I decided to publish my write-ups from my comprehensive exam reading fields. I am publishing them *as is.* Thus they represent my thoughts as a new PhD student. They were written between September 2011 and July 2012.  The full collection is accessible here

The Caribbean Slave: A Biological History

Kenneth F. Kiple

Alfred Crosby places a great deal of stress in his works on the fact that the Europeans were not able to infiltrate the borders of other continents because they were biologically superior, but rather because they were the beneficiaries of ecological luck. Kenneth Kiple would agree, except that he would argue that part of this luck led to evolutionary features in the European race that may very well have made them biologically, maybe not superior, but at least different and in some ways stronger than the indigenous peoples of the New World. Kiple believes that people are direct products of their environment, and thus, different environments create different “human products.” Kiple firmly denies that this is a racist proposition, but rather it is simply scientific reality.

The main crux of Kiple’s The Caribbean Slave: A Biological History is to demonstrate that what had been increasingly referred to as a myth, the idea that slaves from West Africa were better suited to the strenuous, manual labor of West Indies agriculture, actually has a factual, immunological background. The people of West Africa, due to the realities of their environment, experienced a much more brutal evolutionary process than those humans that evolved in milder climates, such as Europe. When Europeans and West Africans converged in the Caribbean, the West Africans naturally dealt better with the climate because it was very much the same as their homeland’s, while it was completely unlike the climate of Europe.

The greatest advantage that the West African slaves had was that they were already immune to many of the tropical diseases that wreaked havoc on Europeans and the indigenous peoples. Diseases and parasites were a regular part of life in West Africa, and those that survived were especially immune to these biological dangers. Interestingly, Kiple discusses the fact that sickle-cell anemia, while awful in its own right, actually helped the slaves fend off some illnesses. Another advantage that the West Africans had was that they were well-adapted to dealing with lack of food and malnutrition. Kiple uses the fact that the Africans were taller in the West Indies than their West African counterparts, to show that despite the fact that their diets were very poor in slave plantations, they were actually better than the diets that they would have had to settle for in Africa.  Therefore, the African American slaves were able to subsist on a level of food that would have severely weakened or even killed an individual of European descent. Lastly, the level of infant and child mortality in West Africa was (and is) exceptionally high. To make it past the age of five was a rarity. Thus, when all of these factors are combined, West African adults were already the evolutionary cream of the crop. Kiple suggests that the individuals that were picked to be sent over as slaves were of the biological elite. They were naturally strong and sturdy.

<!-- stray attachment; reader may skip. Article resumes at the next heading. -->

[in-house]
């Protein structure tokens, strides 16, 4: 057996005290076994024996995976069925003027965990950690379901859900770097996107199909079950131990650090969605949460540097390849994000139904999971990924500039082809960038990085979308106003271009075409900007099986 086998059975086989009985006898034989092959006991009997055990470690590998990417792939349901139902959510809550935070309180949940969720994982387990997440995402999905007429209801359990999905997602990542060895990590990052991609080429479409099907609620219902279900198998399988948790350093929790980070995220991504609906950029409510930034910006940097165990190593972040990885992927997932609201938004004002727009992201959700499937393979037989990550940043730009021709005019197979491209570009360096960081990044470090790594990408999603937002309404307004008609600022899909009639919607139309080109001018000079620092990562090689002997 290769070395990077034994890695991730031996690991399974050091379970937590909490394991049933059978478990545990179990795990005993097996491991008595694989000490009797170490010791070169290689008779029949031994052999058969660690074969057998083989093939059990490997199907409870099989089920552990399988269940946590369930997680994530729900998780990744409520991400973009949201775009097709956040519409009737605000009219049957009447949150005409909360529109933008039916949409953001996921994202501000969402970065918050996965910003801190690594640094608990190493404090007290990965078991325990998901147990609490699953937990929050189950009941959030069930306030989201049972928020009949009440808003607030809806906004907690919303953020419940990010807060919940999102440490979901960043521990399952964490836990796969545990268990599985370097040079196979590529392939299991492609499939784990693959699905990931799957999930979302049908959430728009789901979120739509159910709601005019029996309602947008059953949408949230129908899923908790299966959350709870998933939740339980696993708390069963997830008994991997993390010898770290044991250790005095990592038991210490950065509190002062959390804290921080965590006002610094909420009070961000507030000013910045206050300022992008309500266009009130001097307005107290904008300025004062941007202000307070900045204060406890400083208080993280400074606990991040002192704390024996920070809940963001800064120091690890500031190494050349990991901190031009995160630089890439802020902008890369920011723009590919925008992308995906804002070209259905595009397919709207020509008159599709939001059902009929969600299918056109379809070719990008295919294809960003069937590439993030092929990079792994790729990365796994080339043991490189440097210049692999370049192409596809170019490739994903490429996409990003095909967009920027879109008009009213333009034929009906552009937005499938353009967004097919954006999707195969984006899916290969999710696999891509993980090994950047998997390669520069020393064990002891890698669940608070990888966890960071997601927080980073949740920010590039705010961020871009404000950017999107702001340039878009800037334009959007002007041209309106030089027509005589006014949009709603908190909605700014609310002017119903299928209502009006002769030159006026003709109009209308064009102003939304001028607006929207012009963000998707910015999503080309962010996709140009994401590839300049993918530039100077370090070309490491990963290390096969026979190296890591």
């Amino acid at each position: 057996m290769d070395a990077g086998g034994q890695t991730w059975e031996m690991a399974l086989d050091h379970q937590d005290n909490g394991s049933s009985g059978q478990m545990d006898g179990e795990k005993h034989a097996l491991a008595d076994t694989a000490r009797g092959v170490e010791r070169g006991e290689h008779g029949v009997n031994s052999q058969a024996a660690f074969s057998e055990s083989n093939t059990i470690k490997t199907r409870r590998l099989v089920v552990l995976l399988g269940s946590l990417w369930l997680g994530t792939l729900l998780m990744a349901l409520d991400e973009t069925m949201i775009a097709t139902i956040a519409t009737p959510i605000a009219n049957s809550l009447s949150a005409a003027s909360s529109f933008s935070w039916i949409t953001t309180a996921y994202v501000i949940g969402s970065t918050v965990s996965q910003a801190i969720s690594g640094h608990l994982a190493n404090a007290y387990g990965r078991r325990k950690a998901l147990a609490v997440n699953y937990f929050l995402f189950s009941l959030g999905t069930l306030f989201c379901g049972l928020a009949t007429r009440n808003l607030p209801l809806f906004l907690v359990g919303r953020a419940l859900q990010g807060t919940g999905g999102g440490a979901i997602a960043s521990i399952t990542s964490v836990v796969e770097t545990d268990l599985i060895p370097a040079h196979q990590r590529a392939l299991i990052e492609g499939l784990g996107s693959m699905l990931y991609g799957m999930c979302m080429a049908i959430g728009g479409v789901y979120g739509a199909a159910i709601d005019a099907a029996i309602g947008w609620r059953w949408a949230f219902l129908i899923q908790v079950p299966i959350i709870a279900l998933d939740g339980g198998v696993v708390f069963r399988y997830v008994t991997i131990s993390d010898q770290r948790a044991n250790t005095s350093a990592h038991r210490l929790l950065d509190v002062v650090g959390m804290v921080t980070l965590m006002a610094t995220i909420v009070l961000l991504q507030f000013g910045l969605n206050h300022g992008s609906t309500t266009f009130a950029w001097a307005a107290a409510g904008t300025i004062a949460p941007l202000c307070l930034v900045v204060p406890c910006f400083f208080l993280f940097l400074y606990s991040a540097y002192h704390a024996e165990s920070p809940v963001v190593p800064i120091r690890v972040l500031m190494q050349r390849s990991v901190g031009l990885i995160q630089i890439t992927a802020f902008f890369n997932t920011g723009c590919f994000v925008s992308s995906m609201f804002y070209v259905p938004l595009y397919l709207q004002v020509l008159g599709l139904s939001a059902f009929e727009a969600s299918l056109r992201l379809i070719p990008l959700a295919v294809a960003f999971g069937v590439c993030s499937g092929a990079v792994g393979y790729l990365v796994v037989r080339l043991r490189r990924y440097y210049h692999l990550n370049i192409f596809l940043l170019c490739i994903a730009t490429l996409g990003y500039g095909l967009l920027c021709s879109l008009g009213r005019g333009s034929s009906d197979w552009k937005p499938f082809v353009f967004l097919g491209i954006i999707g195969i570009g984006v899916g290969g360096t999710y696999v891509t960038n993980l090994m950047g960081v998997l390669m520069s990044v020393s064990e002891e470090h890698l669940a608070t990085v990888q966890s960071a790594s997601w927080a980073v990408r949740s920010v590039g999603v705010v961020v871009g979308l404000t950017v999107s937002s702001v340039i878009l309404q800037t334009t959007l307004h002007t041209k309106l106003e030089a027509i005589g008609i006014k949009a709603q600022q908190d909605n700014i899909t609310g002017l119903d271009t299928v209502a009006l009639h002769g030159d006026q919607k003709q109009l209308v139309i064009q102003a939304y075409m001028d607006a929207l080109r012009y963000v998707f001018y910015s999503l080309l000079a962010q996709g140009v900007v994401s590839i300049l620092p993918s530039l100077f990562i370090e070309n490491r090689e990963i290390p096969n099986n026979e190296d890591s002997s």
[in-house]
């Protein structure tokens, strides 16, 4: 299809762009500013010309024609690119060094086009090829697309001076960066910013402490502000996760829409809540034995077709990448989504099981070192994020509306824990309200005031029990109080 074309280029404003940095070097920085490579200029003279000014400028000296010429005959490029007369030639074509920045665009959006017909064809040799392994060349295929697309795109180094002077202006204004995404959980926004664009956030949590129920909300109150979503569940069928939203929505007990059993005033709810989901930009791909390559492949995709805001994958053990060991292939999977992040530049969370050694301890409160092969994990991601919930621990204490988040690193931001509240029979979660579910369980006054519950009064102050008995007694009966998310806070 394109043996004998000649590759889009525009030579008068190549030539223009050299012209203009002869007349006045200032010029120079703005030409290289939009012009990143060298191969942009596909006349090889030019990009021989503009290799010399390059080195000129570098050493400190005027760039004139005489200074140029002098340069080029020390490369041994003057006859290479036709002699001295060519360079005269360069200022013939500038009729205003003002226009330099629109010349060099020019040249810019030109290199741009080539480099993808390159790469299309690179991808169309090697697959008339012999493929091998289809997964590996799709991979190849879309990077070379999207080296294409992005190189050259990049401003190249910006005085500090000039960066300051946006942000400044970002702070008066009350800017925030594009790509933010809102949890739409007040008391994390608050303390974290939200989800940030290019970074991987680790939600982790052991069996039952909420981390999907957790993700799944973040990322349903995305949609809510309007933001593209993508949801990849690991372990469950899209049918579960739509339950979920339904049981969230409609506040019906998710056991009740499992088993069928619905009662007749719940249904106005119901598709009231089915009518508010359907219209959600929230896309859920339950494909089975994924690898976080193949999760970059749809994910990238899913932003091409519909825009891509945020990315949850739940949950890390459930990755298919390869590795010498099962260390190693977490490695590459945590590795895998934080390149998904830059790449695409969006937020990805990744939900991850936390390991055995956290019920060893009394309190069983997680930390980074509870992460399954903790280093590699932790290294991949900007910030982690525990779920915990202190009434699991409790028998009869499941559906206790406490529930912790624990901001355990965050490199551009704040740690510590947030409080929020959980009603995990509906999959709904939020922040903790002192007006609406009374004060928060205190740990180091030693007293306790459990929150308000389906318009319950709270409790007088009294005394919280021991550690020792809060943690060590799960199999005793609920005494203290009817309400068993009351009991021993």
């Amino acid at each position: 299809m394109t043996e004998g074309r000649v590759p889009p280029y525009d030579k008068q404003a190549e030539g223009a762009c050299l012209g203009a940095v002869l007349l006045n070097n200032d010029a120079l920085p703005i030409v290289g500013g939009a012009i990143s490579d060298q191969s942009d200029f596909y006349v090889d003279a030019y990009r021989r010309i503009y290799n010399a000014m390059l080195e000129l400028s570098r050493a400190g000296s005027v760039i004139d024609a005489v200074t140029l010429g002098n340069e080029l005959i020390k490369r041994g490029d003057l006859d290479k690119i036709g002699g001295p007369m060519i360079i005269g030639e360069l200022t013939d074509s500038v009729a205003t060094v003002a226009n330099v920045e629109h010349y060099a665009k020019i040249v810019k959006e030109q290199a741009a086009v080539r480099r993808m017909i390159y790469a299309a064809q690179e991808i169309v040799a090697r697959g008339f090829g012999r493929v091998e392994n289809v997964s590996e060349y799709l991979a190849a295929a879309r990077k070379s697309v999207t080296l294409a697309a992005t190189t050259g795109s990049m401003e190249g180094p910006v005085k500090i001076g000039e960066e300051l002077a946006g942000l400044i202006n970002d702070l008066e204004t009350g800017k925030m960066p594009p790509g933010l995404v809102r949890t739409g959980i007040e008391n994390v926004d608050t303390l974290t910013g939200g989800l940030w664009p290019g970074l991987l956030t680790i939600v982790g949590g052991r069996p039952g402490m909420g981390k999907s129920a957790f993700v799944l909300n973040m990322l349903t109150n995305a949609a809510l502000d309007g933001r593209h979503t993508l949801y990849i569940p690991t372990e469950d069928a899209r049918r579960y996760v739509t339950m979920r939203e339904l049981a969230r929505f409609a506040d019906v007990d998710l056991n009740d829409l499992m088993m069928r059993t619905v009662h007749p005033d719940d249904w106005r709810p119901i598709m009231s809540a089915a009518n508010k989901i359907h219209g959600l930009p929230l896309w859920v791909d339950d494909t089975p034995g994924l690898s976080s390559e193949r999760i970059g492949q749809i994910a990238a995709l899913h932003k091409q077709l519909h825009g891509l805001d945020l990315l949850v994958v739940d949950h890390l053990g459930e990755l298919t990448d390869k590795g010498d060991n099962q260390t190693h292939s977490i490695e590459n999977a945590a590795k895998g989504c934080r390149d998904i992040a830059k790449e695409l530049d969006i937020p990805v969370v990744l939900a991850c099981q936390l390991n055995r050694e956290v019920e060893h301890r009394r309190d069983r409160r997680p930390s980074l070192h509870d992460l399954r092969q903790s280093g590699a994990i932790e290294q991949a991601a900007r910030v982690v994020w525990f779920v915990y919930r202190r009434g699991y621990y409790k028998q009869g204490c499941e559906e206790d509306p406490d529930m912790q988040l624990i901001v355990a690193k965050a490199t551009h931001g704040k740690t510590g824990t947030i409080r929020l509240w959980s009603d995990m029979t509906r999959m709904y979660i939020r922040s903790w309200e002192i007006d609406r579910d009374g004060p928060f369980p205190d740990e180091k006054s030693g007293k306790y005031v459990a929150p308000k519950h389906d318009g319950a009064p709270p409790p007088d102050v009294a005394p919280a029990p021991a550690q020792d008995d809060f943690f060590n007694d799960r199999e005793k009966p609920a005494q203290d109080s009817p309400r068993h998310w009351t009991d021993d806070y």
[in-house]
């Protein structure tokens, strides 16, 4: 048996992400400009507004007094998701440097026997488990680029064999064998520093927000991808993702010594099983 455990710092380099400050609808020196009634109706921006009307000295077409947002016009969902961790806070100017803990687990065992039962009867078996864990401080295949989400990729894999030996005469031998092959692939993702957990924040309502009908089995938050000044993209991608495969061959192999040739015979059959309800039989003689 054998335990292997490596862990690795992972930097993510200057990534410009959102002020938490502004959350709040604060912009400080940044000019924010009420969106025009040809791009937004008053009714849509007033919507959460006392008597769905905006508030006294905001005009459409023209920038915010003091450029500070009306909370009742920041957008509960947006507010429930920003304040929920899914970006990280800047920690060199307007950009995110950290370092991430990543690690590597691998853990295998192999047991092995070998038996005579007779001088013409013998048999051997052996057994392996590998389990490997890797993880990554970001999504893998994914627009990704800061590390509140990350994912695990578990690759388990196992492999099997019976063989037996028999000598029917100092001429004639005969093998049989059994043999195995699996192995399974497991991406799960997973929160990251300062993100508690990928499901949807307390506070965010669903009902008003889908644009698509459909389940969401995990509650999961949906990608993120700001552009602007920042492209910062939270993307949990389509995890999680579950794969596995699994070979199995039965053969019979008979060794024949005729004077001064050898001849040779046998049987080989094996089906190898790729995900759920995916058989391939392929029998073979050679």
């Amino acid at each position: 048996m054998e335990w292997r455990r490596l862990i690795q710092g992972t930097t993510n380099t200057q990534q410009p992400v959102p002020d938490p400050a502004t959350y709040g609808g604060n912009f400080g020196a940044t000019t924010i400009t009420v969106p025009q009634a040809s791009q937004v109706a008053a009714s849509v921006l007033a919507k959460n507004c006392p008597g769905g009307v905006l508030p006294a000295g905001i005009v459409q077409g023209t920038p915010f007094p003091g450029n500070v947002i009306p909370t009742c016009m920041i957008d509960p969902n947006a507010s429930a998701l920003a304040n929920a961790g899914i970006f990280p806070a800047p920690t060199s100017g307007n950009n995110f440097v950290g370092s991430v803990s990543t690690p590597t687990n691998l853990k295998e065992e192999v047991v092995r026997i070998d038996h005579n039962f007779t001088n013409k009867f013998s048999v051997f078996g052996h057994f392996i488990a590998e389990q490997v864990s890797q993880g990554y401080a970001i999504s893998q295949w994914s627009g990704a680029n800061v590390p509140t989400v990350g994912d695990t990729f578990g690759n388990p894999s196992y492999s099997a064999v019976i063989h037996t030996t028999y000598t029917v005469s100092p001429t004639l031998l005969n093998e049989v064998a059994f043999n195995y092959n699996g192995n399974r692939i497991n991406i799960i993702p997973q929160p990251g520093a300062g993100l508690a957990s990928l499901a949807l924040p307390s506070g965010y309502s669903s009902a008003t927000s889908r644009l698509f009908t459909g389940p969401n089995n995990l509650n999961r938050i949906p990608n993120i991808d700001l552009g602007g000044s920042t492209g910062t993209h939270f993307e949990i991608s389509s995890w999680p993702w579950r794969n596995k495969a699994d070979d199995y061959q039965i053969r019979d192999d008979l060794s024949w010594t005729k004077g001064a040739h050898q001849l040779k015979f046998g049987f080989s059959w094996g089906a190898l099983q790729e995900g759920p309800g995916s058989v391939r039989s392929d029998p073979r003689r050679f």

Kiple concludes that these biological factors greatly influenced the development of the institution of slavery in the West Indies, and that it unfortunately led to rampant racism, as the Europeans noticed that the Africans were different from them. The slaves’ high level of endurance also allowed slave owners to be negligent and brutal in the caretaking of their slaves because they did not have to be greatly concerned with keeping them well-fed and comfortable in order to keep them alive. Kiple’s insights are very interesting and shed a completely different light onto the institution of slavery. One can understand why this kind of study is considered problematic by some scholars; the suggestion that different races may actually be biologically different is a message that can be easily used by individuals looking for justifications for racist social structures and systems. However, humans spend so much time studying evolutionary forces that they often do not include themselves in the process. There is a sense that human beings have already become the best they can be and therefore, we are immune to ecological pressures. Kiple brings attention to the fact that human beings are, no matter how much they try to deny it, still just products of a much more powerful force, nature.

Feature Photo: View from the Bell Tower at the Manaca-Iznaga Sugar Plantation and Mill by henskechristine 

Published by Jessica M. DeWitt

Dr. Jessica M. DeWitt is an environmental historian of Canada and the United States. She is passionate about the use of digital technologies to bridge the gap between the public and researchers. In addition to her community and professional work, she offers various editing and social media consultancy services.

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